I’ve written on the value of athletics on this blog before. As a coach, you certainly have an understanding of why athletics is important in the life of a young person. I’ve been a college , high school and even a elementary coach. Today, however, I am undertaking a whole new reality. I have volunteered to start a PeeWee (5-7 year old) wrestling program for our team. It’s got me thinking deeper about coaching than I have for years. Mostly about how I can communicate a dynamic sport like wrestling to such young children. But also about the fact that we talk about the lessons that we have learned through athletics but so often we fail to really uncover the reality behind this cliche in our daily interaction with student-athletes- whether they are youth, high school or even professional athletes. We assume that they just “get it”. We assume that they understand the life lessons that they are learning. Maybe they do. Or maybe they eventually will. But it is likely that they don’t understand these lessons today. If they did, you would begin to shape their lives in the present in a profound way.
Here are three ways for you to consciously teach life lessons through sport on a regular basis with your team.
- Anecdotes- Olympic Gold Medalist Kendall Cross recommended a book to me called “Application: If your athletes fail or even get embarrassed, how can you teach your athletes that failure is part of success? You can talk about Michael Jordan being cut from his high school basketball team or about how Sylvester Stallone failed spectacularly over and over and over before finally getting his foot in the door as an actor. Failure is a part of success. Make sure that your athletes understand this.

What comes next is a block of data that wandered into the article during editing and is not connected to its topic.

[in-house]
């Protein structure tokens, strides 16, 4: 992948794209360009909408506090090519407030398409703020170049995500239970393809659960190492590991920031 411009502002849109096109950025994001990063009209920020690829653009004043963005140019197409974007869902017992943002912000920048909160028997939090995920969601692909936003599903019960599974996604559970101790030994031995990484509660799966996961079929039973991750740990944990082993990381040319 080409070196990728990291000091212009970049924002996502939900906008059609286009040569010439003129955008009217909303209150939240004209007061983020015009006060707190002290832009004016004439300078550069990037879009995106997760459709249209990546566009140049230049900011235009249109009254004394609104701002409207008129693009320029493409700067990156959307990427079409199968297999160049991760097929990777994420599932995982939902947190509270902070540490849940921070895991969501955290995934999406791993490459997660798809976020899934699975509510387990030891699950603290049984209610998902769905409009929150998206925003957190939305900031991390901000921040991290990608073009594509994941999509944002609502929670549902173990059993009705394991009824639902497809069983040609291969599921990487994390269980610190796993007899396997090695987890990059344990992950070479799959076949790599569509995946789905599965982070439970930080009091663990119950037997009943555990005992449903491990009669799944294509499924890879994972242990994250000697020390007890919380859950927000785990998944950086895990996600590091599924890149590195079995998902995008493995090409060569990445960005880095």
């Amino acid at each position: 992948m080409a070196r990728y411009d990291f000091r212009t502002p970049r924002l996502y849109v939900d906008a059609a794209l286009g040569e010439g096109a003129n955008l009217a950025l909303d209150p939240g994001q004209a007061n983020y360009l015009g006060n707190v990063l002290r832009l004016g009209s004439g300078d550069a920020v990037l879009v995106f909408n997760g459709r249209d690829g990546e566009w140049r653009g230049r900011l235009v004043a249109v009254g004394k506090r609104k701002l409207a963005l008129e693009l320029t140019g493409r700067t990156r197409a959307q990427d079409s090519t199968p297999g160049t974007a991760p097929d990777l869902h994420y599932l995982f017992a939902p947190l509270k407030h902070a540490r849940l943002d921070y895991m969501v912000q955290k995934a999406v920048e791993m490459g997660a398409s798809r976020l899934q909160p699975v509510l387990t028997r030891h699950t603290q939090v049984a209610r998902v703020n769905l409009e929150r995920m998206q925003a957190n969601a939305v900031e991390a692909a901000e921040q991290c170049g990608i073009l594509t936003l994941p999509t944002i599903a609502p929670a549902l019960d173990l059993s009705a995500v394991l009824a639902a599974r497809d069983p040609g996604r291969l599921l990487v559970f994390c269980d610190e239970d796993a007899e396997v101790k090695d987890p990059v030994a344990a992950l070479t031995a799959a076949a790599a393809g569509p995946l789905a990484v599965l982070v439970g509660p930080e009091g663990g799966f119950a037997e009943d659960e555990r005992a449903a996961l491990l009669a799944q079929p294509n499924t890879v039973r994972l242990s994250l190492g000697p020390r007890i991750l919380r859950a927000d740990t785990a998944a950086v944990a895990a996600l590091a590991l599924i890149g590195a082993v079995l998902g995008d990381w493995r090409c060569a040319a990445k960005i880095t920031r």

- Modeling- Demonstrate to your athletes the life lessons that you have learned through sport. It may have taken years for them to set-in but they are there. They may feel like they’ve’ always been there, but they’ve not. You worked for them. You earned them. Show your athletes how these lessons look in real life.
- Application: It has been said that the best form of leadership is to serve. Take on one of the lowly jobs that is relegated to the freshman as your own periodically. Mop the mats, carry the ball bag, clean up the water cups. And talk to your athletes about the value of serving each other.
- Application: You want your athletes to be respectful… respectful to teammates, opponents and their parents. Require that they volunteer to do one chore this evening after practice when they get home. How will the parents of your athletes feel about you when their son or daughter comes home and says “Coach said I have to help help you tonight. Can I take out the trash, mom?”
Want to learn a proven framework for developing your team leaders? Join me as I host a webinar with one of the world’s leading experts on sports leadership. Register now.